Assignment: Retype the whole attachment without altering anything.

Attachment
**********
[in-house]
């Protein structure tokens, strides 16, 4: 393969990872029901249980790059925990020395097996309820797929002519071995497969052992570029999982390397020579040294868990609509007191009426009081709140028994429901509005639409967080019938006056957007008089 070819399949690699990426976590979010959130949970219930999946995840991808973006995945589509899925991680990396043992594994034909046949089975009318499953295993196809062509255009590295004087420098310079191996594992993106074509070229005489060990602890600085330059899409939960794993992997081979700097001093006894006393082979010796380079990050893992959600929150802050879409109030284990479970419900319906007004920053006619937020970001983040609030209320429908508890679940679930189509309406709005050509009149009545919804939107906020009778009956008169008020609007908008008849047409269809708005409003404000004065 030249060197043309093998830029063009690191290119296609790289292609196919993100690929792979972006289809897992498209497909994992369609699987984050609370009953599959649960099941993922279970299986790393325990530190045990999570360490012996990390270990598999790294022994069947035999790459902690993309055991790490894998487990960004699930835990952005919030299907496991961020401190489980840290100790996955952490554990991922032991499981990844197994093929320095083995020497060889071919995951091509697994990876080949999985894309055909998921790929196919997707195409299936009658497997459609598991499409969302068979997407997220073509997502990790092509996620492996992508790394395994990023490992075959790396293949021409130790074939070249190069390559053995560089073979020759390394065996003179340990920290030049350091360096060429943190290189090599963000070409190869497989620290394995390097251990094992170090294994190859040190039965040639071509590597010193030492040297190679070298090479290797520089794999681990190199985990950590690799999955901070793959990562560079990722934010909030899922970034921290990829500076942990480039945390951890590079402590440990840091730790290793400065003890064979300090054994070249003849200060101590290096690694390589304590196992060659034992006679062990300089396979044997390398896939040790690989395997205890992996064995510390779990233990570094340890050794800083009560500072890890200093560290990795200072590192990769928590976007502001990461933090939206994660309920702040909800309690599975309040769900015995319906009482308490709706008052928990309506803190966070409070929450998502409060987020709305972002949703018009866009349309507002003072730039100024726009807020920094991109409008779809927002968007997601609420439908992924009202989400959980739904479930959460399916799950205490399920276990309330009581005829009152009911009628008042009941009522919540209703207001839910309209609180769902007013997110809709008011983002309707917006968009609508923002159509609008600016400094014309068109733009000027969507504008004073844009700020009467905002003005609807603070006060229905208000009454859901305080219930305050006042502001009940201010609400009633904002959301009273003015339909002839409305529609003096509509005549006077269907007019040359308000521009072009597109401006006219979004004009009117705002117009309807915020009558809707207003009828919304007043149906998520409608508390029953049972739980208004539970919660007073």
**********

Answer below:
[in-house]
């Protein structure tokens, strides 16, 4: 393969990872029901249980790059925990020395097996309820797929002519071995497969052992570029999982390397020579040294868990609509007191009426009081709140028994429901509005639409967080019938006056957007008089 070819399949690699990426976590979010959130949970219930999946995840991808973006995945589509899925991680990396043992594994034909046949089975009318499953295993196809062509255009590295004087420098310079191996594992993106074509070229005489060990602890600085330059899409939960794993992997081979700097001093006894006393082979010796380079990050893992959600929150802050879409109030284990479970419900319906007004920053006619937020970001983040609030209320429908508890679940679930189509309406709005050509009149009545919804939107906020009778009956008169008020609007908008008849047409269809708005409003404000004065 030249060197043309093998830029063009690191290119296609790289292609196919993100690929792979972006289809897992498209497909994992369609699987984050609370009953599959649960099941993922279970299986790393325990530190045990999570360490012996990390270990598999790294022994069947035999790459902690993309055991790490894998487990960004699930835990952005919030299907496991961020401190489980840290100790996955952490554990991922032991499981990844197994093929320095083995020497060889071919995951091509697994990876080949999985894309055909998921790929196919997707195409299936009658497997459609598991499409969302068979997407997220073509997502990790092509996620492996992508790394395994990023490992075959790396293949021409130790074939070249190069390559053995560089073979020759390394065996003179340990920290030049350091360096060429943190290189090599963000070409190869497989620290394995390097251990094992170090294994190859040190039965040639071509590597010193030492040297190679070298090479290797520089794999681990190199985990950590690799999955901070793959990562560079990722934010909030899922970034921290990829500076942990480039945390951890590079402590440990840091730790290793400065003890064979300090054994070249003849200060101590290096690694390589304590196992060659034992006679062990300089396979044997390398896939040790690989395997205890992996064995510390779990233990570094340890050794800083009560500072890890200093560290990795200072590192990769928590976007502001990461933090939206994660309920702040909800309690599975309040769900015995319906009482308490709706008052928990309506803190966070409070929450998502409060987020709305972002949703018009866009349309507002003072730039100024726009807020920094991109409008779809927002968007997601609420439908992924009202989400959980739904479930959460399916799950205490399920276990309330009581005829009152009911009628008042009941009522919540209703207001839910309209609180769902007013997110809709008011983002309707917006968009609508923002159509609008600016400094014309068109733009000027969507504008004073844009700020009467905002003005609807603070006060229905208000009454859901305080219930305050006042502001009940201010609400009633904002959301009273003015339909002839409305529609003096509509005549006077269907007019040359308000521009072009597109401006006219979004004009009117705002117009309807915020009558809707207003009828919304007043149906998520409608508390029953049972739980208004539970919660007073």